Jay Cost in The Weekly Standard on the lessons from Iowa Mitt Romney led the Iowa caucuses last night, receiving just eight more votes than Rick Santorum. "The media is spinning this as if it matters who actually receives more votes. It really doesn't ... it's fair to conclude that both Romney and Santorum won; Bachmann, Gingrich, and Perry lost; and Paul remains a libertarian insurgent who cannot win the GOP nomination," writes Cost. He compares demographics and voting patterns from the 2008 caucus to draw several conclusions. Romney took away roughly the same share of votes as in 2008, winning similar demographic groups. The difference is that no one candidate to his right was able to draw united conservative support, and no John McCain equivalent has yet positioned himself to Romney's left. "Thus, Iowa is a metaphor for the whole 2012 Republican nomination campaign. It is not as though Mitt Romney has increased the breadth or depth of his support relative to 2012. At least not yet. Instead, his advantage is due primarily to the weakness of his opposition."
Richard Epstein in The Wall Street Journal on rent control James and Jeanne Harmon of New York are determined to strike down rent stabilization laws that allow tenants to remain in their town house paying below market rates, and the Supreme Court has asked their opponents to respond to a "petition for certiorari," a step toward hearing the case. "Perhaps there is still some life in the challenge to rent controls. There darn well ought to be," writes Epstein. He describes how rent control works and outlines previous court cases that have upheld it. But he argues that rent controls violate a landlord's Constitutional right to property, and if governments want to regulate rental markets, they should buy property from landlords and market rates and then rent it out. We should look favorably on the Harmons' case for social reasons too, he argues, saying the propping up of entrenched tenants who pay below market rates hurts the community.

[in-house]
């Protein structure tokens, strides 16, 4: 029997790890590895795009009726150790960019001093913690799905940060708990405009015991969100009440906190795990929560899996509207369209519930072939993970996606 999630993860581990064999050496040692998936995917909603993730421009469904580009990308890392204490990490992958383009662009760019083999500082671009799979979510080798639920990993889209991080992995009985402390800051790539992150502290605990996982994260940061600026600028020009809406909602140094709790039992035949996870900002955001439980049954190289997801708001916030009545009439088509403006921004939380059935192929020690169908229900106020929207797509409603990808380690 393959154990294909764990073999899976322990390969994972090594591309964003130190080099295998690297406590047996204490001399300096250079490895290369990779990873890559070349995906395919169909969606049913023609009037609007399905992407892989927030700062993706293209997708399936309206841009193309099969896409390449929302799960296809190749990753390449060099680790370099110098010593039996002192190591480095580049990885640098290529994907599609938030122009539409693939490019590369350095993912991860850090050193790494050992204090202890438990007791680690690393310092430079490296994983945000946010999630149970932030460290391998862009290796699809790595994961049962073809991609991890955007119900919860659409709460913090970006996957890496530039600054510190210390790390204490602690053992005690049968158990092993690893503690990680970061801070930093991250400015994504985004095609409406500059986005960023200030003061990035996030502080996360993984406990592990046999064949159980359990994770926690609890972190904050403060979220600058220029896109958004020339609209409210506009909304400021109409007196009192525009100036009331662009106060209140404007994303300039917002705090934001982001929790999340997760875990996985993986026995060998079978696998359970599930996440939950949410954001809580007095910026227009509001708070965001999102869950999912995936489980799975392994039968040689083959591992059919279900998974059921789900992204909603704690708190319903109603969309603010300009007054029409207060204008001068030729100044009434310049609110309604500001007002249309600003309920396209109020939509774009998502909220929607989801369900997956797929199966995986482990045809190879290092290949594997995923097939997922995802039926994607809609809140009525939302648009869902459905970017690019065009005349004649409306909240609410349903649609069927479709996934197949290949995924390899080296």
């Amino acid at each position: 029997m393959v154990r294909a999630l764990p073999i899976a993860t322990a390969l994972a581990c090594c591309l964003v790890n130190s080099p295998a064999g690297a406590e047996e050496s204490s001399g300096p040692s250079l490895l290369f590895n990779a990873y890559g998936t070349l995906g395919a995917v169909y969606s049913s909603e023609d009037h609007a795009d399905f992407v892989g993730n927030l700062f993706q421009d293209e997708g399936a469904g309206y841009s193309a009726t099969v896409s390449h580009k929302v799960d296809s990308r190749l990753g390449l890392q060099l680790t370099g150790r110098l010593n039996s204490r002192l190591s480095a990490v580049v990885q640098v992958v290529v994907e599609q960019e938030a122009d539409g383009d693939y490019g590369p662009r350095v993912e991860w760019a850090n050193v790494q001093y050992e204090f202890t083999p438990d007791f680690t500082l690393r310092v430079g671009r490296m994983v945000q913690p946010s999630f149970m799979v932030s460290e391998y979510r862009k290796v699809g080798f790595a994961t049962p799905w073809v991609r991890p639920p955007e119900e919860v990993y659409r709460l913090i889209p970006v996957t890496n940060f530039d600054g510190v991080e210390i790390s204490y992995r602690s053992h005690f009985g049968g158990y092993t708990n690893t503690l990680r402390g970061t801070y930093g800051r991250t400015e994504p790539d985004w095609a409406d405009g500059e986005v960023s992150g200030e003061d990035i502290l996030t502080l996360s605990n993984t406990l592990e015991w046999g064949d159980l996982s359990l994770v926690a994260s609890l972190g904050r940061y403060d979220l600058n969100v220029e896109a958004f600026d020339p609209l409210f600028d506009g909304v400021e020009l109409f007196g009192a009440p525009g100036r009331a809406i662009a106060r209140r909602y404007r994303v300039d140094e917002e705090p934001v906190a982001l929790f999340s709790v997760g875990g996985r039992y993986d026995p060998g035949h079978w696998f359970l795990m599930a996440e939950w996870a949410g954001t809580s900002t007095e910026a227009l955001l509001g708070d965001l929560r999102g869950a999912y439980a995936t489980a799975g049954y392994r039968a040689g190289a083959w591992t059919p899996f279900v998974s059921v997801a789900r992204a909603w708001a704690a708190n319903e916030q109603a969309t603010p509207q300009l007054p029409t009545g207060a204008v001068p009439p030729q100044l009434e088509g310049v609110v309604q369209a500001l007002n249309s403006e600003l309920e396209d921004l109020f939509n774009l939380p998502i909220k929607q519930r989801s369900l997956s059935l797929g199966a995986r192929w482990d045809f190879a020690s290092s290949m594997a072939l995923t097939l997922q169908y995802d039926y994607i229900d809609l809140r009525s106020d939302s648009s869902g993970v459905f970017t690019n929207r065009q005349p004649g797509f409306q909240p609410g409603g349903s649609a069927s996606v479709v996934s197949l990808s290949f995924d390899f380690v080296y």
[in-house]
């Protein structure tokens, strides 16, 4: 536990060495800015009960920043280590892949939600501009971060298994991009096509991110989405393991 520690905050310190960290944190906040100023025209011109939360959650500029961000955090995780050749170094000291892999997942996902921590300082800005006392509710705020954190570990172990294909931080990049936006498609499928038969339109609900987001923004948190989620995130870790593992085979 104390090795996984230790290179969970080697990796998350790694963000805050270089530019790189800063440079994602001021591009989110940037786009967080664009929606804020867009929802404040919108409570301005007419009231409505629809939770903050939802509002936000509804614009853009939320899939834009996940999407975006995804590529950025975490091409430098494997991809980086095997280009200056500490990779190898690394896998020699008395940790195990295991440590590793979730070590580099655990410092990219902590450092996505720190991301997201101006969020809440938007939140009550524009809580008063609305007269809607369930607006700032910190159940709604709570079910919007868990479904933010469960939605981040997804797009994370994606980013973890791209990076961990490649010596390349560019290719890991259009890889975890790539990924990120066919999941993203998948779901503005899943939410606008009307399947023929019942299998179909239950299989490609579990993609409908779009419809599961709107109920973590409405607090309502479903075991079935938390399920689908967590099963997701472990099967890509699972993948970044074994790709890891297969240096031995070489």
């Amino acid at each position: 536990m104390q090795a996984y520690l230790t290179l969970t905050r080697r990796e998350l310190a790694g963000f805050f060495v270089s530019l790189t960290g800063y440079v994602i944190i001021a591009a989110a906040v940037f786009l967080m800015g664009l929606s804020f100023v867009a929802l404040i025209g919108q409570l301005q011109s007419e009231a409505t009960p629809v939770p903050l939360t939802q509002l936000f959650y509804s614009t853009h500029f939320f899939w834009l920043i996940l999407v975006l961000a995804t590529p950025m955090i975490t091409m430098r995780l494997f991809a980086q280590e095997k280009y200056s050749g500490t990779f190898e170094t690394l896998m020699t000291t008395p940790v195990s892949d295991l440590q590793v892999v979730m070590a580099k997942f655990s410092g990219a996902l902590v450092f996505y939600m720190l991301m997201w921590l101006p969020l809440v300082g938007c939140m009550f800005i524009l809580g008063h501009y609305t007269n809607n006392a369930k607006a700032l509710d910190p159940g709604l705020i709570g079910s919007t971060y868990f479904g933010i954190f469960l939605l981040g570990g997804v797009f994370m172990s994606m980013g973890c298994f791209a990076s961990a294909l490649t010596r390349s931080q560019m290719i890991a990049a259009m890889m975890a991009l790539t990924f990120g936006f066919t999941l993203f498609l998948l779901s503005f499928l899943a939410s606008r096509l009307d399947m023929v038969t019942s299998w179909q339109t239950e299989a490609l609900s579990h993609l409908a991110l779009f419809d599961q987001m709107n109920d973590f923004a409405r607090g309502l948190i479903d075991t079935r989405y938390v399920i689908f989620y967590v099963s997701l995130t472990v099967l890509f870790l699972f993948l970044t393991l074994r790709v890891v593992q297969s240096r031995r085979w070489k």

Jeff Jacoby in The Boston Globe on Congressional pay Though many bills have attempted to lower Congressional salaries, Congress hasn't actually taken a pay cut since the Great Depression. "With Congress's approval rating barely above single digits, and with so many Americans feeling the sting of a weak economy, you might think support for a modest one-time pay cut would be a no-brainer," Jacoby writes. He uses polling data to show that the move would be popular with voters, and he details the futile attempts of Sen. Russ Feingold to do so over the years. Even more useful, Jacoby writes, would be a reform of Congress's incredibly generous pension plan, a movement headed by Rep. Mike Coffman. Jacoby describes the pension plan and calls it "a perk more lavish than anything most private-sector workers will ever see." "Congress must set an example ... and ending its rich pensions is the way to set it."
Peter Robinson in The Wall Street Journal on presidents as public speakers Despite the beliefs of many Republicans, running the government as president is different in many ways from running a business, where a CEO can hire and fire anyone under him. "Presidents must instead govern by getting the rest of us to see things they way they see them. They need to interest, move and compel us. In a word, they need to be good speakers," writes Robinson, a former Reagan speechwriter. Thus he grades Republican candidates on several speaking qualities he believes they need. On whether people want to listen to them speak, as one enjoyed hearing FDR or Reagan, he gives most of the candidates low grades. Candidates shouldn't lecture at listeners but should identify as one of them, he says, something at which only some candidates succeed. On the issue of "gravitas," he says only Romney and Gingrich hold sway. He concludes, though, that speaking can be a learned skill, and young candidates like Santorum have already shown capacity for improvement.
John Tirman in The New York Times on casualties in the war zone As the Iraq war drew to a conclusion, we mostly reflected on American casualties, dollars spent, and faulty causes for war. "We rarely question that wars cause extensive damage, but our view of America's wars has been blind to one specific aspect of destruction: the human toll of those who live in war zones," writes Tirman. He writes about the challenges and unwillingness to assemble body counts in places like Afghanistan, but notes that this lack of information is harmful to our war effort and our politics. In Iraq, he says, not taking account of civilian casualties led to an incomplete picture of the reasons for insurgency. Moreover, ignoring the casualties is "a moral failing" he says, in addition to a strategic one. "If we do not demand a full accounting of the wages of war, future failures are all the more likely — and warranted."